I had not been to the Comedy Store for several years but on entering the venue I knew it was going to be an entertaining night. Deansgate Locks was crowded and the club was incredibly welcoming and clearly fired up for a good night.
The MC for the night was Imran Yusuf. Intelligent, witty and able to deal with audience hecklers with ease. Controversial and political at times and often involving the audience he introduced each act with genuine warmth. On asking the audience where they came from he discovered a group of students from South Africa and could immediately share his hilarious experiences of getting cash out of an ATM in South Africa and compared it to the UK. Unplanned comedy such as this demonstrated he was expert at his craft.
First on was Mick Ferry. Not for the easily offended as no topic feared and immediately picked on the front row of ‘stag do’ men. Highlighted the issues of ‘having a miserable face’. Absolutely not the seats to be chosen if you don’t want to be picked on or are sensitive in any way. A great act to start off the evening.
Tony Basnett was a new comedian performing on the night. It was his first time on at the Comedy Store. Stories from his home town of Hartlepool and his definition of what ‘posh’ meant in this area was very funny. Perhaps a little nervous initially he soon warmed up and had the audience connected. Definitely, one to watch in the future.
Paul Sinah was on next and prior to the set, he was undoubtedly known to many as the ‘guy from The Chase’ but as soon as he came on he had the audience hooked. Hilarious anecdotes when describing his Fathers reaction to when he told him he was gay. As a trained GP, Quizzer on The Chase and a Comedian, Paul was very popular with the audience.
Sean Collins, a Canadian comic was wonderfully refreshing. Even when receiving some heckles from the crowd he dealt with each one perfectly. At one point he reminded the audience that it wasn’t a chat show and actually asked a couple to stop talking. This caused him to veer off his material but this in no way impacted on his performance. His dealing with the ‘put down’ of audience members was equally as funny. As a Canadian, he had observations about the way Britain ‘closes down the country’ during an inch of snow fall- humor that was observational but also scarily accurate.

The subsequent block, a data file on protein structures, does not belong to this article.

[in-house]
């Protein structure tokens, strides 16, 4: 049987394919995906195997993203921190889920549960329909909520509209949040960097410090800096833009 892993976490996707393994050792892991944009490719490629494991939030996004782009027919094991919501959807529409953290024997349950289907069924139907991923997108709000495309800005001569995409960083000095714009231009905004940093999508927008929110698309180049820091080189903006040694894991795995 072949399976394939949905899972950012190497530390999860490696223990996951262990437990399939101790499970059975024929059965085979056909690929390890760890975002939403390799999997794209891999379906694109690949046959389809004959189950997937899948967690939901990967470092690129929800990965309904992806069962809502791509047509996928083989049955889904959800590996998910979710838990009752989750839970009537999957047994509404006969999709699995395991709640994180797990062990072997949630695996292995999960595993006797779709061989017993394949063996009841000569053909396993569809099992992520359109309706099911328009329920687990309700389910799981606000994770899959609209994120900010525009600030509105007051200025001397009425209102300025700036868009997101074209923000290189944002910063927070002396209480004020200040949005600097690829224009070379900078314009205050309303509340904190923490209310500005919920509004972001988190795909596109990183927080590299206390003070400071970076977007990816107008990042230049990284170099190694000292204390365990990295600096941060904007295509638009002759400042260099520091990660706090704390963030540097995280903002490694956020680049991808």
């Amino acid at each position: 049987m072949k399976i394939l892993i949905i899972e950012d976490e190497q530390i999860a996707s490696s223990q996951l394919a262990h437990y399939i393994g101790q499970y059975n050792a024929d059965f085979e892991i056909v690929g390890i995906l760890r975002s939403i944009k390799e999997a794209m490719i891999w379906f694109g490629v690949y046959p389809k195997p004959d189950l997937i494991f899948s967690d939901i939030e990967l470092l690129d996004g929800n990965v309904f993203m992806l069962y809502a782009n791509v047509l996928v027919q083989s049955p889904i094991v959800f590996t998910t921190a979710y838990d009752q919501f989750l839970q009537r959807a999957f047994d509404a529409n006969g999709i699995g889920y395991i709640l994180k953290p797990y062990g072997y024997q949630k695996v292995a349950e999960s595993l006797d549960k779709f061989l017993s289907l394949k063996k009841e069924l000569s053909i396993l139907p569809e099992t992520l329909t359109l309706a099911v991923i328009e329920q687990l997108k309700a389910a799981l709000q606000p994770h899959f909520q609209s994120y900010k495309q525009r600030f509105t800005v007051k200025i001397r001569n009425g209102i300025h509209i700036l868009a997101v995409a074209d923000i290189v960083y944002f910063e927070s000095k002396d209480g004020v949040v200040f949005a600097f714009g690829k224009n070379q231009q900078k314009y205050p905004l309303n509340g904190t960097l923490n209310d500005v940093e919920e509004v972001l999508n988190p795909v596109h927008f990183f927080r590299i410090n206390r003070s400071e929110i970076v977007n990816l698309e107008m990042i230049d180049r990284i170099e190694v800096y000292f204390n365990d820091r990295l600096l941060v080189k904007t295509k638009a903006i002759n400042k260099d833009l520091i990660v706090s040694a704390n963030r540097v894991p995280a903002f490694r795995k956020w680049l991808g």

Finally- the most off beat, dead pan comic of the night comic who could be described as potentially having a smattering of Bob Mortimer about him was Andy Askins. He arrived on stage with an electric guitar that he initially stated he ‘couldn’t play- it’s just there to give me confidence’. He was side splittingly hilarious from the moment he opened his mouth. Stories of his wife and family had the audience hooked and he eventually played the guitar and sang his own parodies over the music of popular tunes. Dark in places but the perverse and almost surreal nature of the lyrics were perfect to end the night. My guest for the night was crying with laughter. I’d love to see him again.
The Comedy Store in Manchester epitomises the heart of this wonderful city. Best in Stand up is a night out where no subject is unaddressed and made me realise that Manchester delivers quality humor that is totally enriching and at the very least, makes you chuckle even on your way home.
Reviewer: Angela Kelly
Reviewed: 8th September 2017